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Sound of Silence: UCSC student Mira Speare reads message posted at the Town Clock about the tragic events in New York.

The Week After

A community comes to grips with the implications of the attacks on the World Trade Center and the Pentagon

By Sarah Phelan

IN THE FIRST WAVE of reaction to the horrendous attacks on the World Trade Center and the Pentagon on Sept. 11, many commentators compared the unfolding tragedy to Pearl Harbor. But was it an accurate analogy? Local author Jim Houston, whose wife, Jeannie Wakatsuki Houston, spent three years in a Japanese-American internment camp in the wake of the 1941 attack, says that in some ways the Sept. 11 attack was similar--and in many ways not.

"Yes, it was an unanticipated assault on America, but with a big difference. Pearl Harbor was a military attack on a naval installation, a very public declaration of war, whereas this attack was on civilians by a nonmilitary and unidentified advocacy," says Houston, who worries that invoking unqualified analogies with the 1941 attack could lead to a racist backlash, this time against people of Arab ancestry.

"Immediately after Pearl Harbor came the assumption that anyone of Japanese ancestry had a hand in the attack," Houston recalls. "One hundred ten thousand people of Japanese ancestry were rounded up and evacuated. And today, before we even have confirmed who did this, anyone associated with Arab ancestry and Islam is suspect."

Houston says that though he wants government to take swift and appropriate measures, he worries about the public's impulse to point fingers at others.

"America has perpetuated terrible crimes against the Middle East, Asia and Latin America," Houston says. "An embargo we initiated nine years ago has led to Iraq's water supply being contaminated and thousands of its children dying of dysentery, diarrhea and pollution."

With Congress voting almost unanimously to give the president sweeping powers to use military force against those responsible for the Sept. 11 attacks, Houston warns against knee-jerk reactions. Pointing out that a core group of 25 or so people appear to have orchestrated a very sophisticated plan, with maybe 50 to 100 people supporting them, Houston asks, "So how do you go bomb them, which is what the Pentagon seems to want to do?"

To date, no nation has declared war on the United States or accepted responsibility for last Tuesday's heinous attack. Instead, evidence suggests the operation was godfathered by Saudi Arabian millionaire Osama bin Laden, a 44-year-old businessman who helped the CIA fight the Soviet occupation of Afghanistan in 1979, but developed an intense hatred of the United States during the Gulf War.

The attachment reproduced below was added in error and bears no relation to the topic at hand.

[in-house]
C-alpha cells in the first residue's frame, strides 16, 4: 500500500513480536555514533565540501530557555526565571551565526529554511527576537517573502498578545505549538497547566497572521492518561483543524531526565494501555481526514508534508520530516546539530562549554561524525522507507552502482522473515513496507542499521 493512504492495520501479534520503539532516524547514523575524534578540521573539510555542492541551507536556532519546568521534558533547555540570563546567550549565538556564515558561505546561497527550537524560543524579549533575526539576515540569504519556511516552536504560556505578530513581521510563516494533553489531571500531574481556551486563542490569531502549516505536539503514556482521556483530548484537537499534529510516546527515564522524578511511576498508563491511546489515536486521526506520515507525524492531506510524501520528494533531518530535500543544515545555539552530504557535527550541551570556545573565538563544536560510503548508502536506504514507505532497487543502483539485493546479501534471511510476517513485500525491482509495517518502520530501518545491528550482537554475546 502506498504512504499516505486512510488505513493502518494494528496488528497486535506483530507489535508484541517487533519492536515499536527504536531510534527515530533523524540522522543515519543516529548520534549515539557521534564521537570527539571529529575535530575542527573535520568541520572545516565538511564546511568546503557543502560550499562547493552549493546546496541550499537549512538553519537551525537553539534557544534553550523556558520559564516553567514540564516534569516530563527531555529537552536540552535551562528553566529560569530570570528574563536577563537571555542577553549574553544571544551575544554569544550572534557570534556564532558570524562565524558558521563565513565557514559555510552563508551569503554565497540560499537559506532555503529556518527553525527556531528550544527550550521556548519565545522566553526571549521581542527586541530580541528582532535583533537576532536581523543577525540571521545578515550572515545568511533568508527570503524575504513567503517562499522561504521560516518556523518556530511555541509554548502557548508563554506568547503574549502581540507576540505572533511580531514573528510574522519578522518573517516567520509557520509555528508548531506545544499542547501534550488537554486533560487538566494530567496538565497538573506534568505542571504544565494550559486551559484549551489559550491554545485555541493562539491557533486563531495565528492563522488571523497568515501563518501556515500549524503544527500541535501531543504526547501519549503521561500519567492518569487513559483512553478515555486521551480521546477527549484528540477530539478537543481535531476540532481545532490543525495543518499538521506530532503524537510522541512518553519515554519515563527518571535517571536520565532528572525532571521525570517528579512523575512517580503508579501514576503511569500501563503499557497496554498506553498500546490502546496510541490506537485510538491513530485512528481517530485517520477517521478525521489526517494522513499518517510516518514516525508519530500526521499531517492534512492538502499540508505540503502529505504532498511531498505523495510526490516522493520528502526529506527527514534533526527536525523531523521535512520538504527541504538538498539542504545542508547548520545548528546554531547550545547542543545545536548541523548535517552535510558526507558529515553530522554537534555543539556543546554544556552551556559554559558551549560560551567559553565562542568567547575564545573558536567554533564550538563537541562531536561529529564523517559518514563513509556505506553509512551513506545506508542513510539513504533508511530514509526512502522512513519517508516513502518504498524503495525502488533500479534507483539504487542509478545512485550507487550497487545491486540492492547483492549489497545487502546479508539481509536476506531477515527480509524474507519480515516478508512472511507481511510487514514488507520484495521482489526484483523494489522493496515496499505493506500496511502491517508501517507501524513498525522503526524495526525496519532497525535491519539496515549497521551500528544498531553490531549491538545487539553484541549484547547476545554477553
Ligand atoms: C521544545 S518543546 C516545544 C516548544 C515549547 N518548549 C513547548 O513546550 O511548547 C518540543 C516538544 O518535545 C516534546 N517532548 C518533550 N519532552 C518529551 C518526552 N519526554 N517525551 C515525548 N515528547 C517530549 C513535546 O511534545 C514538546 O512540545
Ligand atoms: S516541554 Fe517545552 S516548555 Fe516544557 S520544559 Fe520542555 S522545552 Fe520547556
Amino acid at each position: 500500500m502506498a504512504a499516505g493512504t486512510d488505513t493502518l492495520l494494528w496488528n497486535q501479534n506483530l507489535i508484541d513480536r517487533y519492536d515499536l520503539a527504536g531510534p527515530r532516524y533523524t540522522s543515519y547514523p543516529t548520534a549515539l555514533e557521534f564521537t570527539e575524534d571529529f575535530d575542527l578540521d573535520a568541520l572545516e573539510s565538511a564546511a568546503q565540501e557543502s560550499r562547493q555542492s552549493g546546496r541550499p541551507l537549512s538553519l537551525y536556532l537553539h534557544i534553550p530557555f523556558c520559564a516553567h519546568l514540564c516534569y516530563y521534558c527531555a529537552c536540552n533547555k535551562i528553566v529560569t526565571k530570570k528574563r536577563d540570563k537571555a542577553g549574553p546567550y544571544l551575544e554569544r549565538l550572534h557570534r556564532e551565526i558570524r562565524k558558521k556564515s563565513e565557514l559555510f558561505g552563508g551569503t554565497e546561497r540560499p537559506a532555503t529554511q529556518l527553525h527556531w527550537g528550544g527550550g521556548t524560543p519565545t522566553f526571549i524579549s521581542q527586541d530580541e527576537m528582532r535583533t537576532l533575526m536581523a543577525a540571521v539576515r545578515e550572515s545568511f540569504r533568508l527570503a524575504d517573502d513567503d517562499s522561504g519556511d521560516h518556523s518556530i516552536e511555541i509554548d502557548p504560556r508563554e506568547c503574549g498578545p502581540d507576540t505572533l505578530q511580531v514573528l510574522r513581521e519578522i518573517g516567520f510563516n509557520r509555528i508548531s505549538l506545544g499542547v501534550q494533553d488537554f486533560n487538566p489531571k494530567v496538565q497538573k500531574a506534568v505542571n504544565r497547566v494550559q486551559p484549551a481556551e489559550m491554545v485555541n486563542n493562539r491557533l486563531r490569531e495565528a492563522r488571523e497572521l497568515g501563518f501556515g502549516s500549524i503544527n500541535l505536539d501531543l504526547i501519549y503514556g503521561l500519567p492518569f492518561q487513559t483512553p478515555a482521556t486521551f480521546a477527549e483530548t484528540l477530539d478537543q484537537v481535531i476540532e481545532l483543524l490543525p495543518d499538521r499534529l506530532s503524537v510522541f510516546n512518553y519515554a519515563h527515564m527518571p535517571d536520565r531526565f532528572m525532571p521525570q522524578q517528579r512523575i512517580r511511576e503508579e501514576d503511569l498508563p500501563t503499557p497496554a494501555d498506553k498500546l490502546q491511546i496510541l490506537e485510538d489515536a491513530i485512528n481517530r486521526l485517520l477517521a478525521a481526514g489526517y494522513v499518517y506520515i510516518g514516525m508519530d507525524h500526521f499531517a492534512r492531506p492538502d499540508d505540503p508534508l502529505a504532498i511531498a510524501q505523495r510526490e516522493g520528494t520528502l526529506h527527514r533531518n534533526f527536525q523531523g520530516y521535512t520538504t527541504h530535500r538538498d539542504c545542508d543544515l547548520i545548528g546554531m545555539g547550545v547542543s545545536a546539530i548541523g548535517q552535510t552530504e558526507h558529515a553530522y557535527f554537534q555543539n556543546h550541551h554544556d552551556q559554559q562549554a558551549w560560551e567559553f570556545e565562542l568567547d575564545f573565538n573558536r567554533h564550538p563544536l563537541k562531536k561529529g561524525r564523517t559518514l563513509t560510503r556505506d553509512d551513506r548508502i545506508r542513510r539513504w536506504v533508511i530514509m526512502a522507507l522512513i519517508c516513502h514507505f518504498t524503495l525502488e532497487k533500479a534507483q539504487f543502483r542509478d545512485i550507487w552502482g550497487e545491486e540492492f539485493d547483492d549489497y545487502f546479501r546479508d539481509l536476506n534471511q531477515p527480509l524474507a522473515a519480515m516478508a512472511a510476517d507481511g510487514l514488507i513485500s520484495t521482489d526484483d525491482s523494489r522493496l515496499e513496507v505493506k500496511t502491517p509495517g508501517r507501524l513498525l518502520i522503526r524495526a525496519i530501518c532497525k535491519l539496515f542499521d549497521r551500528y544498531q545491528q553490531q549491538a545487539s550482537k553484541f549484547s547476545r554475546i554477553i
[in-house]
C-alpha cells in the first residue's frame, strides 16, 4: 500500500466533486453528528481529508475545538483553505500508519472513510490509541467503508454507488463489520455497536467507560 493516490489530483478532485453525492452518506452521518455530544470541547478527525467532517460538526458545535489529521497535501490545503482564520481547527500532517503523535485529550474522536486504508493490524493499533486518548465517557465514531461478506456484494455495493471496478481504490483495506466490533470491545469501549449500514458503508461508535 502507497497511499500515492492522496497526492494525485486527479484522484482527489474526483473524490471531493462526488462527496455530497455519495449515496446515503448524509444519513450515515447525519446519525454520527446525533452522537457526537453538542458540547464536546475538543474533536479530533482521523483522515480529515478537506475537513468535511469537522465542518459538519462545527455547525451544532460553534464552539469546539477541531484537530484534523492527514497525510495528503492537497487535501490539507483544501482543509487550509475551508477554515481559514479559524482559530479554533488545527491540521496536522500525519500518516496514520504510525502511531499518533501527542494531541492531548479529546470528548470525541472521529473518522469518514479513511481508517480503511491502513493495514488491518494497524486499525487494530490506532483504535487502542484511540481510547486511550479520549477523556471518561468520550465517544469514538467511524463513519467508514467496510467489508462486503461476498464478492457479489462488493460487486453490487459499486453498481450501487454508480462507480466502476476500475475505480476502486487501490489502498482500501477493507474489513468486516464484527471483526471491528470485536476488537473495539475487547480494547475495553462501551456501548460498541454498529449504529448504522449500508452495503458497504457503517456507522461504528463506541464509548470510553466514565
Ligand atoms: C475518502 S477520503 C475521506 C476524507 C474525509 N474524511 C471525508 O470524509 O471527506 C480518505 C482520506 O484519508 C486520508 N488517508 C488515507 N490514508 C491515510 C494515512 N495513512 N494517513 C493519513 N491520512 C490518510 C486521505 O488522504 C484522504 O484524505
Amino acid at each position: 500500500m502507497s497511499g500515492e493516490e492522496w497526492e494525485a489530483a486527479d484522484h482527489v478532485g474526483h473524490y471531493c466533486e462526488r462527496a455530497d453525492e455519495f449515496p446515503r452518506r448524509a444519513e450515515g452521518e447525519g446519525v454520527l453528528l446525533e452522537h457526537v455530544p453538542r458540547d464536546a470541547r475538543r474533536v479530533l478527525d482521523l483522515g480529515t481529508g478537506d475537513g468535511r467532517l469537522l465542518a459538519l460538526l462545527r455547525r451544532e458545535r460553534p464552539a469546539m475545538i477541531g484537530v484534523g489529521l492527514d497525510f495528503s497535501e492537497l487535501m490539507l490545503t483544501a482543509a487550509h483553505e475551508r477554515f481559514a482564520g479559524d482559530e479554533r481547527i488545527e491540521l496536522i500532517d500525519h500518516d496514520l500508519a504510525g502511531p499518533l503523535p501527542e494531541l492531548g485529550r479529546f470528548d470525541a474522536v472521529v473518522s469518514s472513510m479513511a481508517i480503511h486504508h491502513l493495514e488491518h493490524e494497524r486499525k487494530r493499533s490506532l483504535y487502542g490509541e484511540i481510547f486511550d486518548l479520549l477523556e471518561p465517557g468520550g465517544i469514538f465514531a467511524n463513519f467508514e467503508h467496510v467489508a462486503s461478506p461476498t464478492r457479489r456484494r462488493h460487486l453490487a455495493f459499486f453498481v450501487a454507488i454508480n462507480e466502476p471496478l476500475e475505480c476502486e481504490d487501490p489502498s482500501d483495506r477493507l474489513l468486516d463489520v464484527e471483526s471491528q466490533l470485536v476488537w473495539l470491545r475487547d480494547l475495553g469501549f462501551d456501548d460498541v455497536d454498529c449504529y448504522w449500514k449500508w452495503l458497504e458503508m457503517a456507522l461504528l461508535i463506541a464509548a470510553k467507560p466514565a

Today, bin Laden is believed to be headquartered in Afghanistan, a mountainous version of Vietnam inasmuch as Afghanistan was bombed by the Russians, who lost tens of thousands of ground troops in guerrilla style warfare before retreating, leaving the country effectively hijacked by the Taliban, a group of militant Islamic fundamentalists, who have instituted a reign of terror on the Afghani populace, especially its women.

As Houston points out, "If we bomb Afghanistan in retaliation, we are as guilty as Tuesday's culprits. Surely, we don't want to go around frivolously killing citizens, since that's precisely what is outraging us about the Sept. 11 attacks."

With the United States still reeling from the shock of having been horribly violated on its own soil, Houston thinks that our feelings of vulnerability are similar to those experienced in the aftermath of Pearl Harbor, even though that attack occurred 2,400 miles away.

Houston recalls, "Throughout the '30s, the United States had moved huge pieces of the fleet there, so we were militarily and psychologically prepared for something to happen, but it was still a shock. No one believed we were vulnerable."

Today, says Houston, the real terror for Americans, besides feeling vulnerable, is that we don't have a readily identifiable enemy.

"Defense systems, nuclear missiles, shields are all totally insufficient to defend against what happened. We have the most expensive military arrangements ever created in the world, yet no one knew it was coming," Houston says.

Even more sobering is the realization that a small group of people spent six months to a year orchestrating an attack in which they were all willing to die. "It's hard for us comprehend that, as well as the fact that they took our own planes and turned them into weapons. It's the Tai Chi of terrorism," Houston says.

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Flag Flying

WITH AMERICAN FLAGS being snapped up as fast as they hit the stores, Geoffrey Dunn, executive director of Community TV, muses on how patriotism has two faces--a loving one and an angry one.

"Loving is the kind we feel when we see footage of New Yorkers helping each other and the tremendous outpouring of compassion for those hurt and killed," Dunn says. "Angry is the jingoistic 'Let's nuke em!' kind, and while anger is a legitimate reaction, we need to be guided by the better nature of our angels at this time."

Dunn said he felt a particular bond with the people going through the rubble in New York, because it reminded him of the Loma Prieta earthquake aftermath.

"I saw the same grief, fear, commitment, strength and fortitude," Dunn says.